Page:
Fourteen species of perennial vegetables were tested for levels of nine nutrients needed to address common deficiencies. Composition was compared to a set of widely grown and marketed reference vegetables. For eight of the nine nutrients, at least one species had higher content than any reference vegetable, and in the case of Zn, ten species did so. Ten species had more than one nutrient concentration higher than the reference vegetables, with the leaves of Urtica dioica, Morus alba x M. rubra, Chenopodium bonus-henricus, and Rumex patientia especially nutrient-rich. Based on their high content of key nutrients, perennial vegetables are worthy additions to gardens and cuisine, and warrant further exploration for commercial production. Perennial and biennial kale varieties were compared, and despite some variation were found to have identical nutrient concentration rank profiles.
Eric Toensmeier, Karoline Nolsø Aen, Tycho Holcomb, Aaron Guman, Graham Unangst-Rufenacht, Eva Johansson, Aaron Parker, Annevi Sjöberg, Rebeka Törnqvist
About This Project
Perennial vegetables are edible plants that regrow in the same place every year. They are a key component of sustainable regenerative food systems and previous research indicates that they are very nutritious and can contribute to healthier diets. However, there is a lack of comprehensive research regarding plant nutrient content. Our aim is to fill the knowledge gaps about the nutrients found in perennial vegetables, with a focus on varieties grown in colder climates.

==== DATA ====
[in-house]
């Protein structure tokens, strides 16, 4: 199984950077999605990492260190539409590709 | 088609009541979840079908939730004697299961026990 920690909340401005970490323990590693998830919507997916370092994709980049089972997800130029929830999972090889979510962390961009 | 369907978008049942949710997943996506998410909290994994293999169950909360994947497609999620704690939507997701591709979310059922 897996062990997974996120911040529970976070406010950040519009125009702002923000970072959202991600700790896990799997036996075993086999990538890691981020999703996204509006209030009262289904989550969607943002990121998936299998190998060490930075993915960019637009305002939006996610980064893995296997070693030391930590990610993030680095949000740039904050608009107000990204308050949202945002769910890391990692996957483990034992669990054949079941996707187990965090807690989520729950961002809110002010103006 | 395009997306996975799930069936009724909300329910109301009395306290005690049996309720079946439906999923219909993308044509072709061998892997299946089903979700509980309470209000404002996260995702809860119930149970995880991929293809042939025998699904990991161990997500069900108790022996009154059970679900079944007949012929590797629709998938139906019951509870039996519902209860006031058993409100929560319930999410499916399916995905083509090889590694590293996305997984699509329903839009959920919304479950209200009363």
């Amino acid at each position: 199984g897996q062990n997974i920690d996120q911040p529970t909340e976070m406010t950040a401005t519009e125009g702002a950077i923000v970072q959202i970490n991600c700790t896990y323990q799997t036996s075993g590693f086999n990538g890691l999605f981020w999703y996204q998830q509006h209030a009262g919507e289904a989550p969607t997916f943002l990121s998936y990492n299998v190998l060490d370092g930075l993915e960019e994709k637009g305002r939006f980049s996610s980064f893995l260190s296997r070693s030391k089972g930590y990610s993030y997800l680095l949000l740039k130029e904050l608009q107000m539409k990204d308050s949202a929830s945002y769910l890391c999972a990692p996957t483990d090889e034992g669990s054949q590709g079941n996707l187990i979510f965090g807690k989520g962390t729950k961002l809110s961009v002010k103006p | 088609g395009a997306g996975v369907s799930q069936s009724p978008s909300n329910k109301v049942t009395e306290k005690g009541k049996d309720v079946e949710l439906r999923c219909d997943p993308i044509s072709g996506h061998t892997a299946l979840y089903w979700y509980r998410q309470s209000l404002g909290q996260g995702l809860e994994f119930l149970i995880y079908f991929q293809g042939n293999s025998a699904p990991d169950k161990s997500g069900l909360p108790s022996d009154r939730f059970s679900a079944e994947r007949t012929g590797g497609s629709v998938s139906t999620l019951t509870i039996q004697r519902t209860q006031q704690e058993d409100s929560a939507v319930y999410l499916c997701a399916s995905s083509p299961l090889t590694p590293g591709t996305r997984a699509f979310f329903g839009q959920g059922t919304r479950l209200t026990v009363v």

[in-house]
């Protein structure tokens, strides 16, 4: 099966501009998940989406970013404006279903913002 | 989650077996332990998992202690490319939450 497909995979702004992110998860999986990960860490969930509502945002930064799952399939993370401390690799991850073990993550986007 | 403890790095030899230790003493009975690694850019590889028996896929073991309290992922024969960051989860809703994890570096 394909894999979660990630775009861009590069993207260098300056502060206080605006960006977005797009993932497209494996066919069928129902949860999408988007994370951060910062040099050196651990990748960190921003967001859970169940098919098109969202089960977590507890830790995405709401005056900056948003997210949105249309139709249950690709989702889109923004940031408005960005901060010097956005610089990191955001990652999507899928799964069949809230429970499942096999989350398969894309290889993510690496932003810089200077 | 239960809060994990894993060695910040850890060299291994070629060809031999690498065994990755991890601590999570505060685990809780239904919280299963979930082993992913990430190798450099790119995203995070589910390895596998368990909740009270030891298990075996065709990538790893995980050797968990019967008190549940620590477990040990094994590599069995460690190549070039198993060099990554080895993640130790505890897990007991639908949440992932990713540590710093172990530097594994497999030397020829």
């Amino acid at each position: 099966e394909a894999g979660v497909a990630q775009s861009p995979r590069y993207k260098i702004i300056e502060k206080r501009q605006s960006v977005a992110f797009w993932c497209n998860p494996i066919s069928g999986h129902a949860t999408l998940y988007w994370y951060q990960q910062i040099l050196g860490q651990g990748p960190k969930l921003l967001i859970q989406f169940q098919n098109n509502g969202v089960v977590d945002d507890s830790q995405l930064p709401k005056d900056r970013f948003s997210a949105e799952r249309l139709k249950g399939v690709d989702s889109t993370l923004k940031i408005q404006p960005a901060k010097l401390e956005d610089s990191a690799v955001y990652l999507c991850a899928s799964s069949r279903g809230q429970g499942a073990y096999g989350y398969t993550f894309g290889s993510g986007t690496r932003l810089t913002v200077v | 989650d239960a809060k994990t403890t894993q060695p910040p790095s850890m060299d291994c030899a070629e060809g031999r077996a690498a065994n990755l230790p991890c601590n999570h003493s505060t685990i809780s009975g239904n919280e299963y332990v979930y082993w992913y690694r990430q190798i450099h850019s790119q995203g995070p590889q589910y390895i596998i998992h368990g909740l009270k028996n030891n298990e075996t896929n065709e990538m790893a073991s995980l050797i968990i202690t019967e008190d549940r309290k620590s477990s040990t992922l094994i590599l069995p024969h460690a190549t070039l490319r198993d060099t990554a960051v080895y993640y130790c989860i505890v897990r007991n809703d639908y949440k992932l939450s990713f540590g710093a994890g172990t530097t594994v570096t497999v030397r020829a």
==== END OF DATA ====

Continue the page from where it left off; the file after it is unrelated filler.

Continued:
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What is the context of this research?
Perennial vegetables are valuable in the transition towards healthier diets and sustainable regenerative agriculture, as well as storing of carbon in the soil. Currently, perennial vegetables are mostly grown in home gardens but there is an increased interest in growing them commercially. Great potential exists for market gardeners to sell many of the perennial vegetables directly to consumers as well as restaurants. They can become nutritious ingredients added to foods such as falafels, burgers etc. Gaining and sharing knowledge about their nutritional value is key to increasing interest in the cultivation and use of these vegetables. We are convinced that finding comparable research results of nutrients will give the perennial movement momentum to grow.
What is the significance of this project?
An important benefit of perennial vegetables is that they are nutritious. Like wild herbaceous plants and unlike annual vegetables, they haven't been selected for sweet flavors. Our recent scientific paper (Toensmeier), analyzed data of over 300 species of annual and perennial vegetables to determine nutrient levels needed to address nutrient deficiencies, including those missing from the “industrial diet” common in Europe. The study found that many perennial vegetables are much higher in these nutrients than common annual vegetables. However, several gaps were identified - for almost all perennial vegetables, data on many nutrients were missing. Other important perennial vegetables had no data available at all. This project aims to fill in identified gaps and encourage more research.
What are the goals of the project?
If we reach the goal of this fundraiser we will be able to test three of the following: hosta (Hosta sieboldii), linden (Tilia cordata), caucasian spinach (Hablitzia tamnoides) and scorzonera (Scorzonera hispanica). In order to compare results, the same analyses will also be done for a common species with well-known nutrition values (e.g. stinging nettle Urtica dioica). An accredited lab will analyze leaves and buds using standard nutritional analysis methods. We will compare our results with studies of perennial and annual vegetables.
The testing of nutritional levels at certified labs is very expensive. In order to be able to test as many vegetables as possible we have decided to exclude the cost of the time we put into this project. The team volunteers all labor for collecting samples and sharing the results.